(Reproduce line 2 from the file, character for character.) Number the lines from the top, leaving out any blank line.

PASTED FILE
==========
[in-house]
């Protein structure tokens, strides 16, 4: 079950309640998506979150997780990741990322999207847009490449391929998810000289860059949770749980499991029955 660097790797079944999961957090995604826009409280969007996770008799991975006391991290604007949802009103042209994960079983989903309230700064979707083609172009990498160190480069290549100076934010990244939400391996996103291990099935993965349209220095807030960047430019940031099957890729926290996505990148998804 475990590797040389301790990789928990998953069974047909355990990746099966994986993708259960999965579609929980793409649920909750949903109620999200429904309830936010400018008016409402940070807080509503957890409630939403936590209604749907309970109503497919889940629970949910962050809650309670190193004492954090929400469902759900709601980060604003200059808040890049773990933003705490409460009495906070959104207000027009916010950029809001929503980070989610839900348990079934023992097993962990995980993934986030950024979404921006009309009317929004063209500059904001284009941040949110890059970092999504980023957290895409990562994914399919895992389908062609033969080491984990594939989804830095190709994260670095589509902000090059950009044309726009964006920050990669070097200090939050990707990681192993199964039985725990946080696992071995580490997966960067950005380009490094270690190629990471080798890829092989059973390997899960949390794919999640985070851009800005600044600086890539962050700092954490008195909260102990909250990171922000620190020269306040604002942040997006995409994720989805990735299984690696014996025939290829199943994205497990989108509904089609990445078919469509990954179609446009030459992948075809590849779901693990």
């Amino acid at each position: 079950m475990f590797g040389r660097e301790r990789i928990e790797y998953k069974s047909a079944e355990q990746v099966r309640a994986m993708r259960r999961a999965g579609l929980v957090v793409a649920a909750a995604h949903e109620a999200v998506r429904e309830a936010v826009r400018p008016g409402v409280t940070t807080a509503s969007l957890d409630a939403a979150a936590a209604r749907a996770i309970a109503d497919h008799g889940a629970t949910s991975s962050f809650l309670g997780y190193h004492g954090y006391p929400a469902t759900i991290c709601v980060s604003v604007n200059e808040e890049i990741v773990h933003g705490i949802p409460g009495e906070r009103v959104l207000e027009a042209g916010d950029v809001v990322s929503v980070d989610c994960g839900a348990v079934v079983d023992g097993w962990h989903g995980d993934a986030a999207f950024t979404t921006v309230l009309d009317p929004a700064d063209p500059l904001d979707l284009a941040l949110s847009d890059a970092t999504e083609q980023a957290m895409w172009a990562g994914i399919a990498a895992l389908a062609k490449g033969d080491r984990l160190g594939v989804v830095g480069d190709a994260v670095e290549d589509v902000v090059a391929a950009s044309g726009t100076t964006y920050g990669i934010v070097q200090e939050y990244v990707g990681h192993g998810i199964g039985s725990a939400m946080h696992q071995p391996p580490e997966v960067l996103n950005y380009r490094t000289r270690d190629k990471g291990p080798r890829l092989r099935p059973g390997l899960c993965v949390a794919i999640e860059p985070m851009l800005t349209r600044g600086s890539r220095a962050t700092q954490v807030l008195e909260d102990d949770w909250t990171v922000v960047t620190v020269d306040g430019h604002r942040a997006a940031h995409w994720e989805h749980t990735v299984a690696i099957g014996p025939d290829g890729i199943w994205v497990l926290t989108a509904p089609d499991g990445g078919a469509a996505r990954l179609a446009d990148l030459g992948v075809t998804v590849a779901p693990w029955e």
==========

């Protein structure tokens, strides 16, 4: 079950309640998506979150997780990741990322999207847009490449391929998810000289860059949770749980499991029955 660097790797079944999961957090995604826009409280969007996770008799991975006391991290604007949802009103042209994960079983989903309230700064979707083609172009990498160190480069290549100076934010990244939400391996996103291990099935993965349209220095807030960047430019940031099957890729926290996505990148998804 475990590797040389301790990789928990998953069974047909355990990746099966994986993708259960999965579609929980793409649920909750949903109620999200429904309830936010400018008016409402940070807080509503957890409630939403936590209604749907309970109503497919889940629970949910962050809650309670190193004492954090929400469902759900709601980060604003200059808040890049773990933003705490409460009495906070959104207000027009916010950029809001929503980070989610839900348990079934023992097993962990995980993934986030950024979404921006009309009317929004063209500059904001284009941040949110890059970092999504980023957290895409990562994914399919895992389908062609033969080491984990594939989804830095190709994260670095589509902000090059950009044309726009964006920050990669070097200090939050990707990681192993199964039985725990946080696992071995580490997966960067950005380009490094270690190629990471080798890829092989059973390997899960949390794919999640985070851009800005600044600086890539962050700092954490008195909260102990909250990171922000620190020269306040604002942040997006995409994720989805990735299984690696014996025939290829199943994205497990989108509904089609990445078919469509990954179609446009030459992948075809590849779901693990």